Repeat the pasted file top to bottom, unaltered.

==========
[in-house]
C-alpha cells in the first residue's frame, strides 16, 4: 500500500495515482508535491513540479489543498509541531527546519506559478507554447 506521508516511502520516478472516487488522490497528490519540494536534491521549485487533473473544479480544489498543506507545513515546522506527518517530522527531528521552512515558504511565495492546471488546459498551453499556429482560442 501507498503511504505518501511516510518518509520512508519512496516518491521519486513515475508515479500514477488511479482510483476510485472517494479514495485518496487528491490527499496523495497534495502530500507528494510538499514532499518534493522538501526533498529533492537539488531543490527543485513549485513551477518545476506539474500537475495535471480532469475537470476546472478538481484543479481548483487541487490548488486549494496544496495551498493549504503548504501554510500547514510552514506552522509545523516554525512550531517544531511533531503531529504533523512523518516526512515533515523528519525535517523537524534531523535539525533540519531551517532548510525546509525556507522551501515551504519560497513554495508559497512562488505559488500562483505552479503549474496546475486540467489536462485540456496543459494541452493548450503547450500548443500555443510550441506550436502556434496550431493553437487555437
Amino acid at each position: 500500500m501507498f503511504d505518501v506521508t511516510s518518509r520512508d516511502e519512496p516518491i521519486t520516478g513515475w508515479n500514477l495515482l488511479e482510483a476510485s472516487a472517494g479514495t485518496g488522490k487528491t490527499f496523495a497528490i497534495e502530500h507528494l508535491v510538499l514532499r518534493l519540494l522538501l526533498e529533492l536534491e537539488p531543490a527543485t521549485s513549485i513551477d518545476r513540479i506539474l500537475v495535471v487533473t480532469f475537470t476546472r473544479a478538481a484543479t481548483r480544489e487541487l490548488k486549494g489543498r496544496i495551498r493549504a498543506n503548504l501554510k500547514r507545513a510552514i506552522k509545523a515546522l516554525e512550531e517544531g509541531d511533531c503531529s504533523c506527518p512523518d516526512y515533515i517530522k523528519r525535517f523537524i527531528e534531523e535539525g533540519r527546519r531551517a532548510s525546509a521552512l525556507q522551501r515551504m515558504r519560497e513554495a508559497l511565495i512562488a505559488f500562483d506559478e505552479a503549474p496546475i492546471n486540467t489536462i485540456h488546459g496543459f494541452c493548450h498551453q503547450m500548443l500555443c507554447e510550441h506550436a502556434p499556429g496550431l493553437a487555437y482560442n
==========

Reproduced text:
[in-house]
C-alpha cells in the first residue's frame, strides 16, 4: 500500500495515482508535491513540479489543498509541531527546519506559478507554447 506521508516511502520516478472516487488522490497528490519540494536534491521549485487533473473544479480544489498543506507545513515546522506527518517530522527531528521552512515558504511565495492546471488546459498551453499556429482560442 501507498503511504505518501511516510518518509520512508519512496516518491521519486513515475508515479500514477488511479482510483476510485472517494479514495485518496487528491490527499496523495497534495502530500507528494510538499514532499518534493522538501526533498529533492537539488531543490527543485513549485513551477518545476506539474500537475495535471480532469475537470476546472478538481484543479481548483487541487490548488486549494496544496495551498493549504503548504501554510500547514510552514506552522509545523516554525512550531517544531511533531503531529504533523512523518516526512515533515523528519525535517523537524534531523535539525533540519531551517532548510525546509525556507522551501515551504519560497513554495508559497512562488505559488500562483505552479503549474496546475486540467489536462485540456496543459494541452493548450503547450500548443500555443510550441506550436502556434496550431493553437487555437
Amino acid at each position: 500500500m501507498f503511504d505518501v506521508t511516510s518518509r520512508d516511502e519512496p516518491i521519486t520516478g513515475w508515479n500514477l495515482l488511479e482510483a476510485s472516487a472517494g479514495t485518496g488522490k487528491t490527499f496523495a497528490i497534495e502530500h507528494l508535491v510538499l514532499r518534493l519540494l522538501l526533498e529533492l536534491e537539488p531543490a527543485t521549485s513549485i513551477d518545476r513540479i506539474l500537475v495535471v487533473t480532469f475537470t476546472r473544479a478538481a484543479t481548483r480544489e487541487l490548488k486549494g489543498r496544496i495551498r493549504a498543506n503548504l501554510k500547514r507545513a510552514i506552522k509545523a515546522l516554525e512550531e517544531g509541531d511533531c503531529s504533523c506527518p512523518d516526512y515533515i517530522k523528519r525535517f523537524i527531528e534531523e535539525g533540519r527546519r531551517a532548510s525546509a521552512l525556507q522551501r515551504m515558504r519560497e513554495a508559497l511565495i512562488a505559488f500562483d506559478e505552479a503549474p496546475i492546471n486540467t489536462i485540456h488546459g496543459f494541452c493548450h498551453q503547450m500548443l500555443c507554447e510550441h506550436a502556434p499556429g496550431l493553437a487555437y482560442n